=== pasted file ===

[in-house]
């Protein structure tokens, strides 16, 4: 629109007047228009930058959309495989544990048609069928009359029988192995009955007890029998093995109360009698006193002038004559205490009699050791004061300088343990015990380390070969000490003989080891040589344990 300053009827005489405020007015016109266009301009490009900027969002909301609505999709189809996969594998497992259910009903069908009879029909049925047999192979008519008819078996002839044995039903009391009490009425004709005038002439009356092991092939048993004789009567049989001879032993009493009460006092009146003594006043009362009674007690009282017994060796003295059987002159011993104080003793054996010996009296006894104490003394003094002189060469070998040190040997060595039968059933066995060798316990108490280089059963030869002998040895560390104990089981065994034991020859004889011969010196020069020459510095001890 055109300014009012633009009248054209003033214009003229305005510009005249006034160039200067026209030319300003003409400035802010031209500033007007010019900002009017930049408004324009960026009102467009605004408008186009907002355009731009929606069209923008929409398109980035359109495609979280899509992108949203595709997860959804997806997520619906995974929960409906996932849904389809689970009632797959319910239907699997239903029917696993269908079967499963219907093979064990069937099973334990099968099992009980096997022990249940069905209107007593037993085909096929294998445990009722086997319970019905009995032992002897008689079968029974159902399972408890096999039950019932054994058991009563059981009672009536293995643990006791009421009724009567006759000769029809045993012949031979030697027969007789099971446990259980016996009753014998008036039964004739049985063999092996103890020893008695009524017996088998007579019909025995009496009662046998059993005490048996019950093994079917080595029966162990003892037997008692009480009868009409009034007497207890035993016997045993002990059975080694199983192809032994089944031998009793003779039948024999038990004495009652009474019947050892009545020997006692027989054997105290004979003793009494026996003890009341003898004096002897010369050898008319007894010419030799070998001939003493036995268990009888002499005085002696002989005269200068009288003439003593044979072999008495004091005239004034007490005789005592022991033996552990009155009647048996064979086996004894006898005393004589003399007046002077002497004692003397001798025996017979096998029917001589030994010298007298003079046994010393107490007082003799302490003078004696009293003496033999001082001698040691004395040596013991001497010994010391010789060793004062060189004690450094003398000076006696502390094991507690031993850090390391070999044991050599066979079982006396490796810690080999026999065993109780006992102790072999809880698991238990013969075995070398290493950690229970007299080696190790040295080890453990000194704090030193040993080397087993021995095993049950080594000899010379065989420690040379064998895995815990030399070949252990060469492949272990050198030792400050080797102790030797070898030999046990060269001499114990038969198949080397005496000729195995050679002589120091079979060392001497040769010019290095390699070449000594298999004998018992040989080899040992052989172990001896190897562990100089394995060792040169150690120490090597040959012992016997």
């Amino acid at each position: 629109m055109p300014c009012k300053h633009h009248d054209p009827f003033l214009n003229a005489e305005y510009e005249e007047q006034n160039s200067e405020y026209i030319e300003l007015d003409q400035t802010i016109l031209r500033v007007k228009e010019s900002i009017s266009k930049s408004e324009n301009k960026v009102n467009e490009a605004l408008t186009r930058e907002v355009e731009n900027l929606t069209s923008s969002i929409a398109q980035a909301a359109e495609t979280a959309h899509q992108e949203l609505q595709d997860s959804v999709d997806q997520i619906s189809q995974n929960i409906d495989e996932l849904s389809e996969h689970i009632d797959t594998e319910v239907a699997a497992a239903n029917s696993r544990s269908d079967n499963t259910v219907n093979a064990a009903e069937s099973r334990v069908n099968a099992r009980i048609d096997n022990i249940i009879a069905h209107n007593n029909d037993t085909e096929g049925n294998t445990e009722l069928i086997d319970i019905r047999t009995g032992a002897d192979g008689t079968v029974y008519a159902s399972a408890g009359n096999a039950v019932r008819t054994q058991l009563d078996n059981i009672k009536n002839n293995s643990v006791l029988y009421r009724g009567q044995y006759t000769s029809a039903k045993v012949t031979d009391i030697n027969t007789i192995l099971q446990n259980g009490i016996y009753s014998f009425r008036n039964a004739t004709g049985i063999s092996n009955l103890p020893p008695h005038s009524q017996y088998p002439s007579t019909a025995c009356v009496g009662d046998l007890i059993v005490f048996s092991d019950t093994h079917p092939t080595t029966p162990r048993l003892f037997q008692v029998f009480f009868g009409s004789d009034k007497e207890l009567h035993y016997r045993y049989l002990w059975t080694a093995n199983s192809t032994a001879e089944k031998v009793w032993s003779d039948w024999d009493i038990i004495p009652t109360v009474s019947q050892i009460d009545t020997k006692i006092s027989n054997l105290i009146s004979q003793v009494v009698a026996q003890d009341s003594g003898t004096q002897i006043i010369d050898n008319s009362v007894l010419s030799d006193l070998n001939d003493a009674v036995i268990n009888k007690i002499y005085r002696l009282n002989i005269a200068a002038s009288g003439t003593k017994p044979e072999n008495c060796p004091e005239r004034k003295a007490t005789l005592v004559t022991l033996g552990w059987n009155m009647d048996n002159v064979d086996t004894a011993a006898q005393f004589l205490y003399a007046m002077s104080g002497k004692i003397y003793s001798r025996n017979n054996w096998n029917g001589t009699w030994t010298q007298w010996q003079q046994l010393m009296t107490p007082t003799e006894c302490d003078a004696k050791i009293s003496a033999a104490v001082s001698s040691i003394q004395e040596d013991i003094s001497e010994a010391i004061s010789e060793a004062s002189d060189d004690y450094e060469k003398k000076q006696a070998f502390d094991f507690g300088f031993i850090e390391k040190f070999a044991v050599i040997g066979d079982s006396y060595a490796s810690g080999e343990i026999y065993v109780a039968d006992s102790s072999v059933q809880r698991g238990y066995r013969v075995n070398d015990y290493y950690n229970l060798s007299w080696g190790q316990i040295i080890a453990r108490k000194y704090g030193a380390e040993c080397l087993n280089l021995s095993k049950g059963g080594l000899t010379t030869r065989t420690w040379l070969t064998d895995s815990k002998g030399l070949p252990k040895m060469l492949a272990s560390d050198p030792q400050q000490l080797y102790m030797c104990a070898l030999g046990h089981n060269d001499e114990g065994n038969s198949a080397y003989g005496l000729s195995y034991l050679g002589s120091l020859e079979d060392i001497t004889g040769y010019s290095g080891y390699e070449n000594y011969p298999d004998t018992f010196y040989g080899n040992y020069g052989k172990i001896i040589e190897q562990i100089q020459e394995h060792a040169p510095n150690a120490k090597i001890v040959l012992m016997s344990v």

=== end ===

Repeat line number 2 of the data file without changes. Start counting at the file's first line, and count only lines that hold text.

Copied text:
């Protein structure tokens, strides 16, 4: 629109007047228009930058959309495989544990048609069928009359029988192995009955007890029998093995109360009698006193002038004559205490009699050791004061300088343990015990380390070969000490003989080891040589344990 300053009827005489405020007015016109266009301009490009900027969002909301609505999709189809996969594998497992259910009903069908009879029909049925047999192979008519008819078996002839044995039903009391009490009425004709005038002439009356092991092939048993004789009567049989001879032993009493009460006092009146003594006043009362009674007690009282017994060796003295059987002159011993104080003793054996010996009296006894104490003394003094002189060469070998040190040997060595039968059933066995060798316990108490280089059963030869002998040895560390104990089981065994034991020859004889011969010196020069020459510095001890 055109300014009012633009009248054209003033214009003229305005510009005249006034160039200067026209030319300003003409400035802010031209500033007007010019900002009017930049408004324009960026009102467009605004408008186009907002355009731009929606069209923008929409398109980035359109495609979280899509992108949203595709997860959804997806997520619906995974929960409906996932849904389809689970009632797959319910239907699997239903029917696993269908079967499963219907093979064990069937099973334990099968099992009980096997022990249940069905209107007593037993085909096929294998445990009722086997319970019905009995032992002897008689079968029974159902399972408890096999039950019932054994058991009563059981009672009536293995643990006791009421009724009567006759000769029809045993012949031979030697027969007789099971446990259980016996009753014998008036039964004739049985063999092996103890020893008695009524017996088998007579019909025995009496009662046998059993005490048996019950093994079917080595029966162990003892037997008692009480009868009409009034007497207890035993016997045993002990059975080694199983192809032994089944031998009793003779039948024999038990004495009652009474019947050892009545020997006692027989054997105290004979003793009494026996003890009341003898004096002897010369050898008319007894010419030799070998001939003493036995268990009888002499005085002696002989005269200068009288003439003593044979072999008495004091005239004034007490005789005592022991033996552990009155009647048996064979086996004894006898005393004589003399007046002077002497004692003397001798025996017979096998029917001589030994010298007298003079046994010393107490007082003799302490003078004696009293003496033999001082001698040691004395040596013991001497010994010391010789060793004062060189004690450094003398000076006696502390094991507690031993850090390391070999044991050599066979079982006396490796810690080999026999065993109780006992102790072999809880698991238990013969075995070398290493950690229970007299080696190790040295080890453990000194704090030193040993080397087993021995095993049950080594000899010379065989420690040379064998895995815990030399070949252990060469492949272990050198030792400050080797102790030797070898030999046990060269001499114990038969198949080397005496000729195995050679002589120091079979060392001497040769010019290095390699070449000594298999004998018992040989080899040992052989172990001896190897562990100089394995060792040169150690120490090597040959012992016997």